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O.U. scandal: Top official resigns
NEW YORK (JTA) -- The executive vice president of the Orthodox Union has resigned -- apparently under pressure -- in the latest development in a case that has gripped the centrist Orthodox group for months.
Rabbi Raphael Butler had come under fire for not disciplining Rabbi Baruch Lanner, a high-ranking professional in the O.U.'s youth group who has been accused of sexually harassing, molesting and physically abusing scores of teen-agers.
Lanner, who had served as director of regions for the O.U.'s National Conference of Synagogue Youth, resigned in July, shortly after an article detailing the allegations against him appeared in the New York Jewish Week.
Butler, who became the O.U.'s top professional in 1994 after more than 13 years of work in the organization, submitted a resignation letter last Friday.
High-level Orthodox officials said Butler had the support of a majority of the O.U.'s executive committee, which was to vote Feb. 4 on his employment status.
But the Orthodox rabbinic arm and the O.U.'s immediate past president exerted strong pressure to push Butler out, the officials said.
Butler's resignation came three and a half weeks after an O.U.-appointed commission released an executive summary of a report that found "profound errors of judgment" in the way the organization's leaders dealt with Lanner.
O.U. officials have apologized for Lanner's behavior, and hosted a public forum on the topic at the organization's biennial convention over New Year's weekend.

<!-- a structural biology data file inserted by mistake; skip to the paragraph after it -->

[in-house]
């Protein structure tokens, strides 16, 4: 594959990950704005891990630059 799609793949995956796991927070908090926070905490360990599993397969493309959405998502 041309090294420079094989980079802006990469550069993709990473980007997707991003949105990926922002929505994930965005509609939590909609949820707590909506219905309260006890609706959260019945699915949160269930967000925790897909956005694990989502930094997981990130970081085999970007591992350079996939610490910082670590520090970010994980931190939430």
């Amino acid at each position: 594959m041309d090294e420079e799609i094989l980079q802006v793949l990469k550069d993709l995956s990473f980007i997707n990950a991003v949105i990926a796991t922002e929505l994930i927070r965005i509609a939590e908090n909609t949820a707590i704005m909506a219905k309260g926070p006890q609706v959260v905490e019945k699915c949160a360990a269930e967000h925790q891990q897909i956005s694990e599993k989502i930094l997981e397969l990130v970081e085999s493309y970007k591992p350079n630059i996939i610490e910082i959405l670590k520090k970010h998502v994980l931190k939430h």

Butler's departure is the first concrete change at the Orthodox Union since the completion of the report, which was based on interviews with 175 people.
Butler will remain for a transition period while the board searches for a replacement. O.U. officials would not disclose details of Butler's severance package.
A number of people in the organization, as well as some of Lanner's alleged victims, have argued that the commission's executive summary implicates Butler for not responding to red flags, though it does not mention names.
Butler's resignation letter, which was released to the public, does not acknowledge any wrongdoing.
It indicates that he is leaving "to prevent the divisiveness and rancor that threaten the mission" of the Orthodox Union.
In a short letter "reluctantly" accepting the resignation, O.U. President Harvey Blitz praised Butler for work that has "resulted in the exceptional growth and development" of the Orthodox Union.
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